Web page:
And then, as so often happens, it just suddenly clicked.
After what seemed like weeks of futile brain-storming, an idea rushed in. I’d been pondering fictional criminal masterminds like Moriarty and Goldfinger, who considered their crimes not just to be works of genius, but of art; who took great pains to immortalise themselves through complex and elaborate acts of evil that would have a devastating impact on the rest of society.
Of course, I wasn’t working on that scale. We’re not robbing Fort Knox in HUNTED, or trying to provoke a world war using advanced weaponry. But the notion of crime as an art-form – and end in itself rather than a means to an end – really gripped me. And I thought it could work especially well, add a real layer of mystery, if at the same time our antagonist sought to fox the police by disguising each incident as an unlikely but terrible accident.
So, the idea was now there, and Heck being Heck – a human bloodhound with astonishingly well-honed instincts – was the ideal copper to tackle it.
What followed was one of those wonderful moments in writing, something my late-father, a very fine playwright – used to describe as ‘the divine breath’; when the whole thing just writes itself in your head and the only real problem you have is that your fingers can’t rattle across the keyboard quickly enough to keep up.
Of all the Heck novels so far, I think HUNTED is the most satisfying in that regard. It literally poured out of me, and went through a remarkably painless editing process at Avon Books.
It’s a big change of tone and mood compared to the previous novel, but that was the idea all along. It’s still Heck, of course. He’s still the beating heart of the story, still the flawed hero even if he now finds himself tangling with a completely different kind of psychosis.
It’s too early yet to gauge the general reaction of readers, but I’m hoping they’ll agree with me that this is the most exciting update in the Heck story so far.
(Paul Finch, 2015.)
And our verdict on Hunted…..
Heck needs to watch his back. Because someone’s watching him…Across the south of England, a series of bizarre but fatal accidents are taking place. So when a local businessman survives a near-drowning but is found burnt alive in his car just weeks later, DS Mark ‘Heck’ Heckenburg is brought in to investigate.
Soon it appears that other recent deaths might be linked: two thieves that were bitten to death by poisonous spiders, and a driver impaled through the chest with scaffolding.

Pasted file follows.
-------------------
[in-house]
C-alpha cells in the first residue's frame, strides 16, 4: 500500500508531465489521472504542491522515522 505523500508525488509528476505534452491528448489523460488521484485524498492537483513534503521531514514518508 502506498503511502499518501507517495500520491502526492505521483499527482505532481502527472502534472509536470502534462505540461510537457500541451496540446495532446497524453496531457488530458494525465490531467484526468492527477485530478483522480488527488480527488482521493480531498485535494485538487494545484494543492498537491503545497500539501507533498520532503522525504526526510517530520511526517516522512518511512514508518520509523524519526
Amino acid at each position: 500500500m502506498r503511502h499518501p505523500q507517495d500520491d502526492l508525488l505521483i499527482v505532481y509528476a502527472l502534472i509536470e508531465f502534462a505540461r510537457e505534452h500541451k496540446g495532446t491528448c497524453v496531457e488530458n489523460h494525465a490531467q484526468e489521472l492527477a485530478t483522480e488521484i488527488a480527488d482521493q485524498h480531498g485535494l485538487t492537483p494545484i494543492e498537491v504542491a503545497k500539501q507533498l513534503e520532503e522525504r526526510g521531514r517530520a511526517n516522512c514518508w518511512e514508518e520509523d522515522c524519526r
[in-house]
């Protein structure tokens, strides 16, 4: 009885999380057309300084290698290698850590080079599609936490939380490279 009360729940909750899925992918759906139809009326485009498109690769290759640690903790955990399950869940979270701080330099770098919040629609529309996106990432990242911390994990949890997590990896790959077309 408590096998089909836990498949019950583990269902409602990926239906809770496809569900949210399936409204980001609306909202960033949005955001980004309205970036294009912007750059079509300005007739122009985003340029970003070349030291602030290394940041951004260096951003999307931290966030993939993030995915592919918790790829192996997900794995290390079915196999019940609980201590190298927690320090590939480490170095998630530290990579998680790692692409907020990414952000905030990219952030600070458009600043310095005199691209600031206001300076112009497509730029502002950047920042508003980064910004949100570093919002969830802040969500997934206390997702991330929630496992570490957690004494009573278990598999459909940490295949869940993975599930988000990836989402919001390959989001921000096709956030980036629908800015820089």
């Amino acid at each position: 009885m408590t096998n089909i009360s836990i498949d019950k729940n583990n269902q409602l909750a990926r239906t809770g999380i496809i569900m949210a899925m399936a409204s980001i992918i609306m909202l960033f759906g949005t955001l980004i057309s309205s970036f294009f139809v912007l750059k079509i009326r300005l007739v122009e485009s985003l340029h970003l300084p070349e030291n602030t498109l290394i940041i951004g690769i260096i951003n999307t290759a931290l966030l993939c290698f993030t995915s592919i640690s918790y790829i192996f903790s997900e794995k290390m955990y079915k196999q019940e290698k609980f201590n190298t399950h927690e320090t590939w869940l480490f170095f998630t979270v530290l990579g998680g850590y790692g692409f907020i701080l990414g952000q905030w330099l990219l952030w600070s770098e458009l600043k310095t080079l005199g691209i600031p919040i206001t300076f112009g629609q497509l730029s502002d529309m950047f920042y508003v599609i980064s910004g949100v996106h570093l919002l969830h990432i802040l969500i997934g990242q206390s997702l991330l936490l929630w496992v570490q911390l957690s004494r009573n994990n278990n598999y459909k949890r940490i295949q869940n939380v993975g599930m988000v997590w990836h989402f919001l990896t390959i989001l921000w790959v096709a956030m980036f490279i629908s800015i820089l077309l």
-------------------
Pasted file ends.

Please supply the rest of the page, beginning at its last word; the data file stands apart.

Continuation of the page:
Accidents do happen but as the body count rises it’s clear that something far more sinister is at play, and it’s coming for Heck too…
A short while ago a black box arrived in the post. Upon opening it was found to contain two rubber masks; one of Stan Laurel and the other of Oliver Hardy. Needless to say I figured it was to do with a book launch, but beyond that I had no idea. A couple of days later another box graced my doormat, this time containing a jar with two plastic spiders and the latest book by Paul Finch: Hunted. Now I am a relative newcomer to Paul’s wonderful creation, namely DS Mark ‘Heck’ Heckenburg but I am quite definitely #HookedOnHeck.
We join Heck just as he is closing a case and is asked by his senior officer and one-time-lover to cast his knowledgeable eye over a couple of freak accidents. So Heck heads for Surrey and a small town police station to investigate and whilst examining the scene of a car crash where the victim was burned in the car finds a tooth lying by the side of the road. Before too long he come to realise that this incident and several others are all related, the perpetrators hiding their crimes by making them look like accidents. I don’t want to give too much away, but I really recommend that you read this book if you enjoy crime, thrillers and good writing.
I started the book on a Wednesday evening and had it finished by midday on Thursday, I just couldn’t put it down! The characters are well written and explode from the page and into your imagination. Heck is a wonderful blend of selectively adhered to procedure, intelligence, wit and buckets of instinct. Just as with his last book, Dead Man Walking, Paul kept me guessing right until the last; a true page turner. I’m eagerly awaiting the next in the series.
(Review by Chris Parish. Hunted by Paul Finch was released by Avon on 7th May 2015 and is available in paperback in e-book formats. Click here to view on Amazon UK.)
Paul can be found over on Twitter: @paulfinchauthor